2014 Leiden Rankings of scientific performance released

Leiden University’s Centre for Science and Technology Studies has released its latest annual rankings. The Leiden rankings measure the scientific performance of 750 universities worldwide, including each institution’s scientific impact and involvement in scientific collaboration. This year, 28 Canadian universities appear on the list. Only the University of Toronto cracked the top 100, appearing in 87th place. The University of British Columbia (109) and McGill University (119) also made strong showings, while the University of Victoria was Canada’s top-ranked university without a medical school, at 183rd. The University of Ottawa (185) rounds out Canada’s top 5. New York’s Rockefeller University ranked first overall. The rankings are based on a bibliometric methodology that considers citation impact and scientific collaboration, corrected for scientific fields. Rockefeller’s first-place finish reflects that it had the highest percentage of frequently cited publications. Leiden Ranking 2014Leiden News Release

Erasmus funding increases, but questions remain on value of study abroad programs

The European Union’s Erasmus+ mobility scheme will offer 4 million people the chance to study, train, and work in a new country by 2020, including 250,000 UK students. At last week’s London launch of the program, European Commissioner for Education, Culture, Multilingualism and Youth Androulla Vassiliou said that the program will help balance inbound and outbound Erasmus students; for some time, twice as many students had been going to the UK than were coming out. The program has a revised budget of close to $21 billion over the next 7 years; the UK will receive close to $169 million of that between now and 2020. Included in the funding are provisions for education and training at all levels, including foreign language training.  Meanwhile, a new report released at the British Council’s Going Global conference suggests that while cross-border student mobility continues to increase, few institutions are effectively measuring the results of international scholarship schemes. The report also found that governments are not adequately providing support to students when they return home from study abroad programs. University World News (Erasmus) | University World News (Scholarship)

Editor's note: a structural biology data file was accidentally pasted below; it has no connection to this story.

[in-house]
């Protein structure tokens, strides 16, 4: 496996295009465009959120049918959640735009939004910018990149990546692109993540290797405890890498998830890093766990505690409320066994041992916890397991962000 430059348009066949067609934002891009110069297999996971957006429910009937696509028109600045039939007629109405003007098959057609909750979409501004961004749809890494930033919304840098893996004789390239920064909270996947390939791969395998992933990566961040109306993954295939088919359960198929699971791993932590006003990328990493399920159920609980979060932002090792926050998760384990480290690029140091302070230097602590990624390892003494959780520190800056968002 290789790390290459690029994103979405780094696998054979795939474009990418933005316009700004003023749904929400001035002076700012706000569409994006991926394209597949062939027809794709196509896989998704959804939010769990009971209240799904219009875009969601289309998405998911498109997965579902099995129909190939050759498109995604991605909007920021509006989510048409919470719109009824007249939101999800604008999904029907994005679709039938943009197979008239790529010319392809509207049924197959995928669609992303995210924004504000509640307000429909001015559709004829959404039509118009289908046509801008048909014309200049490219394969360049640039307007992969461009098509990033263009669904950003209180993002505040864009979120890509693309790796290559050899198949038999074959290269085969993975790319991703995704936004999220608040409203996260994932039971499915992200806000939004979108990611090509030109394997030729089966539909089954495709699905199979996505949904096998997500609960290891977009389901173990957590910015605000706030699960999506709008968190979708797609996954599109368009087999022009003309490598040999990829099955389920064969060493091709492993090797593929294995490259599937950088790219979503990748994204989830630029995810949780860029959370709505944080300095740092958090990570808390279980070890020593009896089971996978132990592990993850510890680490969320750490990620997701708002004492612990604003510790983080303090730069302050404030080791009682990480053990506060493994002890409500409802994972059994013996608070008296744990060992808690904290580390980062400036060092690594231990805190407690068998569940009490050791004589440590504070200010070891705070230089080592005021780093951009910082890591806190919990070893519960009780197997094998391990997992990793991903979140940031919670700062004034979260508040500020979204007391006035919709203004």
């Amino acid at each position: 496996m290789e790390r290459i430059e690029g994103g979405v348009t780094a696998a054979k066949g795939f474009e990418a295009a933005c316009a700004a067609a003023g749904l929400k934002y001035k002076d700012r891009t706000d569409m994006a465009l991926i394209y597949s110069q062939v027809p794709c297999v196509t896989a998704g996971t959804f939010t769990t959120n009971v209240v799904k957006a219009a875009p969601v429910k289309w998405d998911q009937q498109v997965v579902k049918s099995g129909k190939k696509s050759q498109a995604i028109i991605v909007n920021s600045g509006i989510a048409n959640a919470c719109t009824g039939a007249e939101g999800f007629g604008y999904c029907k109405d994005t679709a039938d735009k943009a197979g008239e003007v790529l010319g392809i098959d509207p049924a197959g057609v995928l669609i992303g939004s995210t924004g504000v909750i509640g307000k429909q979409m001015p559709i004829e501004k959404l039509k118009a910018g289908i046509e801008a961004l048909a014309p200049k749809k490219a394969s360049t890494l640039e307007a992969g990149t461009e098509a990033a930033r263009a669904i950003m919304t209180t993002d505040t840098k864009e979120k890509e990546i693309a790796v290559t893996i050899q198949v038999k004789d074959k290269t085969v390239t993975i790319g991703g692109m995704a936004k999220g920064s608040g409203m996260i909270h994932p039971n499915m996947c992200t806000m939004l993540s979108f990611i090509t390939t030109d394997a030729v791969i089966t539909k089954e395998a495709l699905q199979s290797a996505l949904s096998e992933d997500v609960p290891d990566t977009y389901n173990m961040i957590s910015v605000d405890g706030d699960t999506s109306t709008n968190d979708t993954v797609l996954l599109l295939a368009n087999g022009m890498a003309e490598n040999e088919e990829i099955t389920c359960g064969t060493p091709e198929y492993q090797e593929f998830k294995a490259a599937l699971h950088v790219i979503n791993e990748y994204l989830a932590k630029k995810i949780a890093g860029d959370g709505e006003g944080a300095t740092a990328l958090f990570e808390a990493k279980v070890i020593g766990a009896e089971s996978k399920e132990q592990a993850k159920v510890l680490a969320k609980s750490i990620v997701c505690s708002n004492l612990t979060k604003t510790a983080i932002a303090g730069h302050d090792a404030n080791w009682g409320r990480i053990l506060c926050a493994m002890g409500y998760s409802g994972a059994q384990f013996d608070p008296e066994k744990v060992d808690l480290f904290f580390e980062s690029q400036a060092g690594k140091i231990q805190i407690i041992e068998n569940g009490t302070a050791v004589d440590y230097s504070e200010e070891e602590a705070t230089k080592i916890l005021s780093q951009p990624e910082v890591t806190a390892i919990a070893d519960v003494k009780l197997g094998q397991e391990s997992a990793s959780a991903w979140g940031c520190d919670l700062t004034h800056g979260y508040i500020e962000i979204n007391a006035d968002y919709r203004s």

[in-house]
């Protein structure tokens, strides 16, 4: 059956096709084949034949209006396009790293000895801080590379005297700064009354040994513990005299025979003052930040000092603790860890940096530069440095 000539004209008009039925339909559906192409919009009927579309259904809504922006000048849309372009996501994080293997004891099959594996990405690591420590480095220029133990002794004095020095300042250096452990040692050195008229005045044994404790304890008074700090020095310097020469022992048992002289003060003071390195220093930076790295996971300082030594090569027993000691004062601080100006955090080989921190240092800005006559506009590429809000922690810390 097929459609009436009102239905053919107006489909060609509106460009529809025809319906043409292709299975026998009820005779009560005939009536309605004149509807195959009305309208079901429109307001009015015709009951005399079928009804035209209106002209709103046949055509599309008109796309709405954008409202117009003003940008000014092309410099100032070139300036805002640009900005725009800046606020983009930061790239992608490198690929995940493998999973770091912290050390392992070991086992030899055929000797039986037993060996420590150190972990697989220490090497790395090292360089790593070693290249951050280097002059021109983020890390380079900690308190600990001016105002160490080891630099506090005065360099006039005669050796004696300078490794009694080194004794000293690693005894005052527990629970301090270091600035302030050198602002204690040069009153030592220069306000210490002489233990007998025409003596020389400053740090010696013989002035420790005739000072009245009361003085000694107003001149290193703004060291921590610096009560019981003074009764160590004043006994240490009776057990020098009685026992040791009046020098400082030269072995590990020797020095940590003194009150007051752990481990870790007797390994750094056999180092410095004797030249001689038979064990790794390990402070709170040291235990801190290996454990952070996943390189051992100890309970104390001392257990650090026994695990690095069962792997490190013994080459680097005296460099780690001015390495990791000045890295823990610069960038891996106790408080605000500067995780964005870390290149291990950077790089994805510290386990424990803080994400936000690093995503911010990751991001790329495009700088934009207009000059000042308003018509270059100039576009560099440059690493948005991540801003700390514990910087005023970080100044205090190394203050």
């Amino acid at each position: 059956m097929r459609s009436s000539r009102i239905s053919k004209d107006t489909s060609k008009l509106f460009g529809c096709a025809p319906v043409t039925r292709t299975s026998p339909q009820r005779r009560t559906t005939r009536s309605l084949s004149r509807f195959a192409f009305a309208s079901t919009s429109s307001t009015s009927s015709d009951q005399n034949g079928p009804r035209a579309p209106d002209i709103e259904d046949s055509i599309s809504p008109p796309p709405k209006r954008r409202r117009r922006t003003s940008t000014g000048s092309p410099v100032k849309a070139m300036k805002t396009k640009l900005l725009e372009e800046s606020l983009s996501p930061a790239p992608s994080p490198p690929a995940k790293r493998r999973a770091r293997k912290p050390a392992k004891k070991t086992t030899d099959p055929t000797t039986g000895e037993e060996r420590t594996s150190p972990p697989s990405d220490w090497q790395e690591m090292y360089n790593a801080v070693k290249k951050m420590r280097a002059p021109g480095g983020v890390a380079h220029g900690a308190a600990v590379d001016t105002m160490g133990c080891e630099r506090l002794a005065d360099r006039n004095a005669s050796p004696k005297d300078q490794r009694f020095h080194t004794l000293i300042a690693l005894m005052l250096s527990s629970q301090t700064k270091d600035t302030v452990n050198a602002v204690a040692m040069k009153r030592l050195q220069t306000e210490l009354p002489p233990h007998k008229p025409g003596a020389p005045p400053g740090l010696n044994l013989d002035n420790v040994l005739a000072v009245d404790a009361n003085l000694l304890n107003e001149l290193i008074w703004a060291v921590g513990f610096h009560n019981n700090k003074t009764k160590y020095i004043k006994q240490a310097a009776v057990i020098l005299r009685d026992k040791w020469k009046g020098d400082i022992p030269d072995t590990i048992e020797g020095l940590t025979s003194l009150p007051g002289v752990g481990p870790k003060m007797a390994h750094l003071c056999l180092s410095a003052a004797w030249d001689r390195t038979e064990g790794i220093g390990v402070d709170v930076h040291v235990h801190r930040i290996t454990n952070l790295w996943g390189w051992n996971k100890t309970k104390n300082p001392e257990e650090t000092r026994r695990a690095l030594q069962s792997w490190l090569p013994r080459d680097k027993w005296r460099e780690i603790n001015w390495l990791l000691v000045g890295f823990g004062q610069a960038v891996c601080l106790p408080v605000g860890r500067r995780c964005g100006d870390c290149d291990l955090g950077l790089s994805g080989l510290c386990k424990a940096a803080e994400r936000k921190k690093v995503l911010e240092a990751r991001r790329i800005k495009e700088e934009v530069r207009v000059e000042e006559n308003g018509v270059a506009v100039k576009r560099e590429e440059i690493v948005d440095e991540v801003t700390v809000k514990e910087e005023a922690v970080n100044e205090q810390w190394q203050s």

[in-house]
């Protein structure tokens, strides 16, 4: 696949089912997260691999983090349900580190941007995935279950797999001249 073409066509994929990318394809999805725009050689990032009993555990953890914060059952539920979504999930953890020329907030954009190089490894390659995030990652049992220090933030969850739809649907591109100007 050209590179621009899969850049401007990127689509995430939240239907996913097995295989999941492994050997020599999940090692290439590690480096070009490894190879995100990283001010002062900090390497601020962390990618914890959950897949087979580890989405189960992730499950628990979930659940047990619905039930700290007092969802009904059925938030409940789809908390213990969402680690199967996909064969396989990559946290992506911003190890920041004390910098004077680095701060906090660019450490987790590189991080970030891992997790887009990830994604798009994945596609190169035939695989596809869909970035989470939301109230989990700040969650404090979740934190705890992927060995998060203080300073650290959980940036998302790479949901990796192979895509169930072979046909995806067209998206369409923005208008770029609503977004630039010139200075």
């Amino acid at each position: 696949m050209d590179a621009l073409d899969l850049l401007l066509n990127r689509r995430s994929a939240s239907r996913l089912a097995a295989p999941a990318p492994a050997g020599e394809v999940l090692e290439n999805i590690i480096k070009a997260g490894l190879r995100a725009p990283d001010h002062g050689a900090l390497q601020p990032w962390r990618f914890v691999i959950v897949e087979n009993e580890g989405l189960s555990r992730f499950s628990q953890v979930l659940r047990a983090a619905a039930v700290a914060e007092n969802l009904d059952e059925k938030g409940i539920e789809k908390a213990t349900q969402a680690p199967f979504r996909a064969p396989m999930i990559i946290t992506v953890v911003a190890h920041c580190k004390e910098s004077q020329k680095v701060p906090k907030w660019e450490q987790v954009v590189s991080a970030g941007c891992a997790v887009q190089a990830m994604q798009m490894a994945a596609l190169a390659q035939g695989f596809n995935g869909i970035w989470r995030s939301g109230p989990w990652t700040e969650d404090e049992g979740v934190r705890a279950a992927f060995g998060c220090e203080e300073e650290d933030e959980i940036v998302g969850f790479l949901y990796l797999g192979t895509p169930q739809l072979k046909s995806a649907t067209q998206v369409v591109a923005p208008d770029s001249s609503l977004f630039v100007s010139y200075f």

Report finds that MOOCs miss opportunities for knowledge integration

A new joint study between researchers at Glasgow Caledonian University and Harvard University concludes that MOOC designers and instructors frequently miss the opportunity to take advantage of the expertise of their students. The study, the first close examination of the learning behaviours of professionals enrolled in MOOCs, found that MOOCs can encourage passive learning. Students frequently do not integrate the scientific knowledge they acquire in a MOOC with the practical training they bring to the course. “We’ve observed that the highly structured MOOC design focuses on content provisioning, which the participants are very positive about. The structure, however, does not encourage learners to actively self-regulate their learning,” said principal investigator Allison Littlejohn. Co-investigator Colin Milligan added that MOOC designers need to capitalize on the diversity of their participants and encourage students to link course content to their lived experiences: “We need a cultural shift around conceptions of learning and teaching and of learning and teacher roles to capitalise on the experience and expertise that professionals bring to their learning.” The Chronicle of Higher Education | GCU News Release